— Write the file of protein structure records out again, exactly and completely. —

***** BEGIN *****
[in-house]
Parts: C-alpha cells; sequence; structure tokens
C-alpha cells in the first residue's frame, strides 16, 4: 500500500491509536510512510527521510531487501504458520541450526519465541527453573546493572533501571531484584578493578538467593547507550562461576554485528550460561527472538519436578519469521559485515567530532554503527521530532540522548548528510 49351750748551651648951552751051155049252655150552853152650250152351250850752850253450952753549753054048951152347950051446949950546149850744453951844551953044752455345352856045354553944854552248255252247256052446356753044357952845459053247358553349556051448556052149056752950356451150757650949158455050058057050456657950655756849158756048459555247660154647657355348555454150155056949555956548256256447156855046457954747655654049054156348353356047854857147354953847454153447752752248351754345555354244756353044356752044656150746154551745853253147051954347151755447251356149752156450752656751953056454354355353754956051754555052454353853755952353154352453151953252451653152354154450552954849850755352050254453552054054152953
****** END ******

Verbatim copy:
[in-house]
Parts: C-alpha cells; sequence; structure tokens
C-alpha cells in the first residue's frame, strides 16, 4: 500500500491509536510512510527521510531487501504458520541450526519465541527453573546493572533501571531484584578493578538467593547507550562461576554485528550460561527472538519436578519469521559485515567530532554503527521530532540522548548528510 49351750748551651648951552751051155049252655150552853152650250152351250850752850253450952753549753054048951152347950051446949950546149850744453951844551953044752455345352856045354553944854552248255252247256052446356753044357952845459053247358553349556051448556052149056752950356451150757650949158455050058057050456657950655756849158756048459555247660154647657355348555454150155056949555956548256256447156855046457954747655654049054156348353356047854857147354953847454153447752752248351754345555354244756353044356752044656150746154551745853253147051954347151755447251356149752156450752656751953056454354355353754956051754555052454353853755952353154352453151953252451653152354154450552954849850755352050254453552054054152953